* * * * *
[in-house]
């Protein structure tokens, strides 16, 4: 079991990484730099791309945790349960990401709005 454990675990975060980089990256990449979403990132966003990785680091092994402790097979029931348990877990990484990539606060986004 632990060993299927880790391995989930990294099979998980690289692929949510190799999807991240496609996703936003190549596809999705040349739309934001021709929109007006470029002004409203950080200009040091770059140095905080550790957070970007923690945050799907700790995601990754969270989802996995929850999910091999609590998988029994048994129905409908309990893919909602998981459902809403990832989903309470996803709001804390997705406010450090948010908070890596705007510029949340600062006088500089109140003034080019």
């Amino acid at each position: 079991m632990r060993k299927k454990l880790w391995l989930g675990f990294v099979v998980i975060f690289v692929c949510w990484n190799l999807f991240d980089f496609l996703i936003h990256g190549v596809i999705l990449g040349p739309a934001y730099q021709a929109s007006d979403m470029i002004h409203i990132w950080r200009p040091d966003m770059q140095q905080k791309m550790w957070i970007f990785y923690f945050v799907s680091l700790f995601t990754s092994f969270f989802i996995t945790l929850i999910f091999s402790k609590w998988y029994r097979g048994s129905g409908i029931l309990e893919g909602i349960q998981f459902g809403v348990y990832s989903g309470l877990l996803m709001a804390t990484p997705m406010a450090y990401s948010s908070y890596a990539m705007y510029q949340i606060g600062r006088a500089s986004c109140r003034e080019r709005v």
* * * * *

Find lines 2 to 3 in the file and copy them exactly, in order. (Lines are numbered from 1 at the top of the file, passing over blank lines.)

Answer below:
């Protein structure tokens, strides 16, 4: 079991990484730099791309945790349960990401709005 454990675990975060980089990256990449979403990132966003990785680091092994402790097979029931348990877990990484990539606060986004 632990060993299927880790391995989930990294099979998980690289692929949510190799999807991240496609996703936003190549596809999705040349739309934001021709929109007006470029002004409203950080200009040091770059140095905080550790957070970007923690945050799907700790995601990754969270989802996995929850999910091999609590998988029994048994129905409908309990893919909602998981459902809403990832989903309470996803709001804390997705406010450090948010908070890596705007510029949340600062006088500089109140003034080019």
């Amino acid at each position: 079991m632990r060993k299927k454990l880790w391995l989930g675990f990294v099979v998980i975060f690289v692929c949510w990484n190799l999807f991240d980089f496609l996703i936003h990256g190549v596809i999705l990449g040349p739309a934001y730099q021709a929109s007006d979403m470029i002004h409203i990132w950080r200009p040091d966003m770059q140095q905080k791309m550790w957070i970007f990785y923690f945050v799907s680091l700790f995601t990754s092994f969270f989802i996995t945790l929850i999910f091999s402790k609590w998988y029994r097979g048994s129905g409908i029931l309990e893919g909602i349960q998981f459902g809403v348990y990832s989903g309470l877990l996803m709001a804390t990484p997705m406010a450090y990401s948010s908070y890596a990539m705007y510029q949340i606060g600062r006088a500089s986004c109140r003034e080019r709005v």